Phone Queue Wait Time Is Ideal Retro Games Time

Phone Queue Wait Time Is Ideal Retro Games Time
Image: iStock/robtek

“Your Call Is Important To Us And Will Be Answered By The Next Available Operator”


But in the meantime, PEWPEWPEWPEWPEW!

Over the last month, I’ve spent more than twelve hours in phone queues, talking to my insurance agency about the tree that fell on my house back in Sydney’s recent storms. Quick tip: If offered the choice of having a tree drop on your home, just say no. I never got that choice, but maybe you will.

I really shouldn’t have to spend more than half a day in queues, if anybody at the NRMA is listening. Based on my own recent experiences, I’m not certain that they are.

Pretty much every time I’ve had to call through, I’ve been in a queue for a minimum of thirty minutes. At first I tried to work through this with the call on speaker, but I found it was a terrible way to work. It’s really tough trying to concentrate on being creative when you know you’re going to be involved in telling the same details and complaining about the idiot builders initially assigned to the task for the fifteenth time.

Yeah, it’s been one of those insurance horror stories.

So I gave up trying to work, and that’s when I hit upon a solution that I’ve found works exceptionally well.


Sure, I’m rather known around the halls of Kotaku* for my passion for all things retro, but in this case it’s pretty much a perfect fit. My retro drug of choice at the moment while I’m being continually told that my call is important to them but they are experiencing longer than usual call queues is the Atari 2600 version of Pac-Man.

Why Atari 2600 Pac-Man? Primarily because while it’s not a very good version of Pac-Man, it’s quick, simple, and I’m not fussed about dying or abandoning a game in the rare instance that my call actually gets answered quickly. There’s a simple progress mechanic in terms of score to beat, just enough to keep me interested. I’m currently chasing a high score of 3,758, which I’m sure I could beat if I was properly invested in playing.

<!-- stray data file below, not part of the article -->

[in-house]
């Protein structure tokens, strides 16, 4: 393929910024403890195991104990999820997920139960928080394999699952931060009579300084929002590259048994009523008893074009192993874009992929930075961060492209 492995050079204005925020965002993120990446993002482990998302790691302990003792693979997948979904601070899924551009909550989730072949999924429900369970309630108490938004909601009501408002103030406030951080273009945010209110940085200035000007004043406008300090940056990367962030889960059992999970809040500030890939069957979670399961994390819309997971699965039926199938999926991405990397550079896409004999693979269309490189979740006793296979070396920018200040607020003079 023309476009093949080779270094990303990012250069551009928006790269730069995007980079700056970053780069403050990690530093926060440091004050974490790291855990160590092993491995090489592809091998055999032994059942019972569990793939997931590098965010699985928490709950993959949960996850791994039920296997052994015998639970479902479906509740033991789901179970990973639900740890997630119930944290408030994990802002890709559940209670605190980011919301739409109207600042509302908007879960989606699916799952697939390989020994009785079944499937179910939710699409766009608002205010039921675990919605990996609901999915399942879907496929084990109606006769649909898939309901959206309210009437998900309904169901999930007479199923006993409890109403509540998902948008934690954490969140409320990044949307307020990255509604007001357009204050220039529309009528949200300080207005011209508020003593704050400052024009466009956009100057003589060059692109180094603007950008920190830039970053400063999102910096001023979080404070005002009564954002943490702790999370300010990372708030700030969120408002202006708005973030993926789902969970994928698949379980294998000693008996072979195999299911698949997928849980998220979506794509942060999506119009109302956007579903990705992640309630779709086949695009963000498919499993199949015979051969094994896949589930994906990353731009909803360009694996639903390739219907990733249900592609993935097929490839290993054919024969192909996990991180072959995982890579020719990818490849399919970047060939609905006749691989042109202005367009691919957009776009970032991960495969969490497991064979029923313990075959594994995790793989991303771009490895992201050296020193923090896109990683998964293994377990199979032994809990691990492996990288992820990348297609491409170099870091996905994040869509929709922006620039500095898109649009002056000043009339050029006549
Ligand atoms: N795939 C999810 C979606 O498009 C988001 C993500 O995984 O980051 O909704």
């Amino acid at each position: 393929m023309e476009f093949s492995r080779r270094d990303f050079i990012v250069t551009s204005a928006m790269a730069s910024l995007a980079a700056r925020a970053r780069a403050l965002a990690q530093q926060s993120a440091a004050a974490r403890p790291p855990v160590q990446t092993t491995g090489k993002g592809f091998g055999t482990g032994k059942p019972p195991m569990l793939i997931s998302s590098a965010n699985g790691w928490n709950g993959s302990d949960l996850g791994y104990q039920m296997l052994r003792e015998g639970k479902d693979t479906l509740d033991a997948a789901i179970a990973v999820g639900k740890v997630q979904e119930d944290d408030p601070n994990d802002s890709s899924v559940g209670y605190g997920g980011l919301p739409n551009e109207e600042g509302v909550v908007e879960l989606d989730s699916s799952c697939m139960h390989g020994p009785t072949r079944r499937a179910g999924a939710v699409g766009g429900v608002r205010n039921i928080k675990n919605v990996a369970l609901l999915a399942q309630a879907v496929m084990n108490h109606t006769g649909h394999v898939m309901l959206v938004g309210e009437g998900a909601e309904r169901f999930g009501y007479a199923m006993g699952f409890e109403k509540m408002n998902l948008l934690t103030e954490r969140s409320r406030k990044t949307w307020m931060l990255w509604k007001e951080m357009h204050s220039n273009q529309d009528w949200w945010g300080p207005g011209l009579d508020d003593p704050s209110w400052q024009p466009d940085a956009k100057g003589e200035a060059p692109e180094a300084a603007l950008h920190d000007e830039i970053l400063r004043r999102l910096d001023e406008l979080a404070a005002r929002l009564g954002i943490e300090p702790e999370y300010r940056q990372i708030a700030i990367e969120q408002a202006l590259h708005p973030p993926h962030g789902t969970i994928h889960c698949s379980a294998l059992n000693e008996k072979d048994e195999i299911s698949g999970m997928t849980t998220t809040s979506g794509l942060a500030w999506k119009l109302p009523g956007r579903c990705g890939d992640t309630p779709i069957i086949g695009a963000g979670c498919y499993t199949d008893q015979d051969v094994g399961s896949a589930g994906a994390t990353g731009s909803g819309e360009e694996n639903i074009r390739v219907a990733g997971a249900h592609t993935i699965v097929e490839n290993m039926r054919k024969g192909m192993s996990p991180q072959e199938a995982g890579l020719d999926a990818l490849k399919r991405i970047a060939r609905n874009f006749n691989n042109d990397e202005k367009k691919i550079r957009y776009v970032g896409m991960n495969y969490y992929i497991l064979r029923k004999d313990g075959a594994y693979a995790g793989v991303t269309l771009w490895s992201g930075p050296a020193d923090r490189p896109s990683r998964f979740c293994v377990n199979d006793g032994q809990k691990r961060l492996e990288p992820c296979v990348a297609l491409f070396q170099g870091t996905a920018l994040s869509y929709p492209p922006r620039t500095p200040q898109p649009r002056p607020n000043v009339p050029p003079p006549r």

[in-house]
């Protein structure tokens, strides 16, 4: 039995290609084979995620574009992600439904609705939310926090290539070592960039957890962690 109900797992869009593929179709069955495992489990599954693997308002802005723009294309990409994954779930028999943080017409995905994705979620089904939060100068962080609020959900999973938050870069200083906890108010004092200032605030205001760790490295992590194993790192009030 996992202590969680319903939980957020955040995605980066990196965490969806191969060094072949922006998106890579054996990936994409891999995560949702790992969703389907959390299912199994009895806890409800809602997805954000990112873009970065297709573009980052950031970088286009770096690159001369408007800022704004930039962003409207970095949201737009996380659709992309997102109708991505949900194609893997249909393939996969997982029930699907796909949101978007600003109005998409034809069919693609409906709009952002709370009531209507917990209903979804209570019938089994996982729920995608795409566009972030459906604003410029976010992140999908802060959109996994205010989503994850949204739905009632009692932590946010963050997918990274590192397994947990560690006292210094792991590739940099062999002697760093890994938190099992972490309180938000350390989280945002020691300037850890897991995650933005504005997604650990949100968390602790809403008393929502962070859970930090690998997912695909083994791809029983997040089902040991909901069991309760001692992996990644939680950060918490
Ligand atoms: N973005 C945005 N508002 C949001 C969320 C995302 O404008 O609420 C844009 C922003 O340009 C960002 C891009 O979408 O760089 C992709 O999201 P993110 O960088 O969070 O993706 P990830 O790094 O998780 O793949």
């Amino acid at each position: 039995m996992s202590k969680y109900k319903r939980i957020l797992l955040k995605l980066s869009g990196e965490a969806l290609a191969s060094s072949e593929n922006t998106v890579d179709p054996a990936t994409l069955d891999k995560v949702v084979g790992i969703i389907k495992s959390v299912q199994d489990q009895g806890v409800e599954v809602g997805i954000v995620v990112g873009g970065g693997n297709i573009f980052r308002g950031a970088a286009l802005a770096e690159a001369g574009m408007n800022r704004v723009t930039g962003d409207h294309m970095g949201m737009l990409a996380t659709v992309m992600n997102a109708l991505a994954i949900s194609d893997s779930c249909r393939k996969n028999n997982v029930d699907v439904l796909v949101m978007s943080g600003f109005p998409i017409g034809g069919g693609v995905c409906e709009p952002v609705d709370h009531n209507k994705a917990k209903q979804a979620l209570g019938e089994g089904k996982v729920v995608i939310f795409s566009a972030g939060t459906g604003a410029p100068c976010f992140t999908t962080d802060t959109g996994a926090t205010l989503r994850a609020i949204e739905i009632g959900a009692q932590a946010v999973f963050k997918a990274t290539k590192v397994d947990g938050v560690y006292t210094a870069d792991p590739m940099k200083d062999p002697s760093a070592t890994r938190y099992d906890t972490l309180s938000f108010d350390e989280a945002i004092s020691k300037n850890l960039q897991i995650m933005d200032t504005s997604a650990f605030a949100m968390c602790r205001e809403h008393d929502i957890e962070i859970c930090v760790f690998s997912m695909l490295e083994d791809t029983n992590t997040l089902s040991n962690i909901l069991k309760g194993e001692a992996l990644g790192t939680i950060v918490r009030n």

It’s got me interested in the game so much I’m in the process of chasing down a boxed copy, just because I can. Also because, according to the back of the Pac-Man Atari 2600 box, “it’s your job to keep Pac-Man as happy as possible.”.

Did you know Pac-Man was depressed? I didn’t.

In the meantime though, I’ve got to chase up my insurers yet again, and that means getting back on the phone queues. Which I’d dread even more, were it not for the fact that it’s now time that I can spend gaming as well.

*Kotaku doesn’t actually have halls that I’m aware of, although that might explain where Mark’s temporarily vanished to.


    • I actually charged my insurance company for the time I had to spend waiting on them, and they, much to my surprise, paid up.
      Call backs make so much more sense.

  • You keep an Atari 2600 hooked up at the office / in your home, Alex? Respect.

    I find that phone wait time is perfect for reading gaming news/blogs and commenting on Kotaku…

  • I’ve received Robocalls that go something like this:

    “We have an important message for you, but, all our operators are currently busy. Please hold for the next available consultant.”

    I’ve never had any wait time on those, as I refuse to stay on the phone. How can they have the gall to make that statement, and not have someone available to talk to?

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